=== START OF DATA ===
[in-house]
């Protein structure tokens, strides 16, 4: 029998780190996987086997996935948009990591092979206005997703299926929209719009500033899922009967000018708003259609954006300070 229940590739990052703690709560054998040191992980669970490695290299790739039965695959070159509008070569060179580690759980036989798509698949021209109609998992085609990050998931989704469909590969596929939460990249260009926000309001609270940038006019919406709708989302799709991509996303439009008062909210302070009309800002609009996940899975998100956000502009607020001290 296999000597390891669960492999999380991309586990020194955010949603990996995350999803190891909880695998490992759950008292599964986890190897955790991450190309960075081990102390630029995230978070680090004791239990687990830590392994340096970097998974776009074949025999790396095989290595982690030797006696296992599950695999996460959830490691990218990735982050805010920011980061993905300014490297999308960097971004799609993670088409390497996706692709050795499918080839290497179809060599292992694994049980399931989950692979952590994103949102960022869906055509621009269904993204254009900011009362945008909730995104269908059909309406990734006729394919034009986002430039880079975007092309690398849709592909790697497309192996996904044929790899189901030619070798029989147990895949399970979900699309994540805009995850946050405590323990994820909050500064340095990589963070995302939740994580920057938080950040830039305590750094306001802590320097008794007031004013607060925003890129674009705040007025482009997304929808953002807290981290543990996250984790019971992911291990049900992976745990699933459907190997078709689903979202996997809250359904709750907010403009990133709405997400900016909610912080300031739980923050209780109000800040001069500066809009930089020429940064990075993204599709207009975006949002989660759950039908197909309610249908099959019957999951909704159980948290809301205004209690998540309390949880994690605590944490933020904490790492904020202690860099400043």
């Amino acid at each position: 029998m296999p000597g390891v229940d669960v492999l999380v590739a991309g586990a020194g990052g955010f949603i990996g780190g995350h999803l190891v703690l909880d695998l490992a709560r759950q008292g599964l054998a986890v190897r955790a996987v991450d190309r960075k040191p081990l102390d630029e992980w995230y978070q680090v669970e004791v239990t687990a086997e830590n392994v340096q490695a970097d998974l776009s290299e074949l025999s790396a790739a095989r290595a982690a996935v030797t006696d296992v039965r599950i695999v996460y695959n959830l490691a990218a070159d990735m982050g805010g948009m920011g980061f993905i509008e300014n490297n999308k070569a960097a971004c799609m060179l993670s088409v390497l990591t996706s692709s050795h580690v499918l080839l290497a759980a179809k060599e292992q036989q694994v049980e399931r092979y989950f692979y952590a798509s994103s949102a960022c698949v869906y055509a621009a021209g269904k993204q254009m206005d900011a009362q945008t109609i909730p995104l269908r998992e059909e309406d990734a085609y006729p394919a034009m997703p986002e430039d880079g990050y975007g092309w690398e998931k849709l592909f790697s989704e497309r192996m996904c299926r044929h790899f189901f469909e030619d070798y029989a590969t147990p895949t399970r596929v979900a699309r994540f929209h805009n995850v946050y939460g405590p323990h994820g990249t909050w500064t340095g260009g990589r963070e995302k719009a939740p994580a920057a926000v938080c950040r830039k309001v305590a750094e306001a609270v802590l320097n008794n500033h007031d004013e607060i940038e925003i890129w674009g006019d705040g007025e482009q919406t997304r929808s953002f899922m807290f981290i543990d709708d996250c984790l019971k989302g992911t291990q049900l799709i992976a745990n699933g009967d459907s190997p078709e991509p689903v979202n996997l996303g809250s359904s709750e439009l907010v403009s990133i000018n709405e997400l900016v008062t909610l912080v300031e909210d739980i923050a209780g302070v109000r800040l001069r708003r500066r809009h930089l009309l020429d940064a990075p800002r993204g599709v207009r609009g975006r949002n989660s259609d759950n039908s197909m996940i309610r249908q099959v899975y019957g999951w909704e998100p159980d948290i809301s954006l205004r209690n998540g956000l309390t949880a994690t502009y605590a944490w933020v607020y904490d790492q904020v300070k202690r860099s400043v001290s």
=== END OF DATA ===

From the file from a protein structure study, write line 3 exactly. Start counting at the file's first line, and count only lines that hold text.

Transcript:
């Amino acid at each position: 029998m296999p000597g390891v229940d669960v492999l999380v590739a991309g586990a020194g990052g955010f949603i990996g780190g995350h999803l190891v703690l909880d695998l490992a709560r759950q008292g599964l054998a986890v190897r955790a996987v991450d190309r960075k040191p081990l102390d630029e992980w995230y978070q680090v669970e004791v239990t687990a086997e830590n392994v340096q490695a970097d998974l776009s290299e074949l025999s790396a790739a095989r290595a982690a996935v030797t006696d296992v039965r599950i695999v996460y695959n959830l490691a990218a070159d990735m982050g805010g948009m920011g980061f993905i509008e300014n490297n999308k070569a960097a971004c799609m060179l993670s088409v390497l990591t996706s692709s050795h580690v499918l080839l290497a759980a179809k060599e292992q036989q694994v049980e399931r092979y989950f692979y952590a798509s994103s949102a960022c698949v869906y055509a621009a021209g269904k993204q254009m206005d900011a009362q945008t109609i909730p995104l269908r998992e059909e309406d990734a085609y006729p394919a034009m997703p986002e430039d880079g990050y975007g092309w690398e998931k849709l592909f790697s989704e497309r192996m996904c299926r044929h790899f189901f469909e030619d070798y029989a590969t147990p895949t399970r596929v979900a699309r994540f929209h805009n995850v946050y939460g405590p323990h994820g990249t909050w500064t340095g260009g990589r963070e995302k719009a939740p994580a920057a926000v938080c950040r830039k309001v305590a750094e306001a609270v802590l320097n008794n500033h007031d004013e607060i940038e925003i890129w674009g006019d705040g007025e482009q919406t997304r929808s953002f899922m807290f981290i543990d709708d996250c984790l019971k989302g992911t291990q049900l799709i992976a745990n699933g009967d459907s190997p078709e991509p689903v979202n996997l996303g809250s359904s709750e439009l907010v403009s990133i000018n709405e997400l900016v008062t909610l912080v300031e909210d739980i923050a209780g302070v109000r800040l001069r708003r500066r809009h930089l009309l020429d940064a990075p800002r993204g599709v207009r609009g975006r949002n989660s259609d759950n039908s197909m996940i309610r249908q099959v899975y019957g999951w909704e998100p159980d948290i809301s954006l205004r209690n998540g956000l309390t949880a994690t502009y605590a944490w933020v607020y904490d790492q904020v300070k202690r860099s400043v001290s």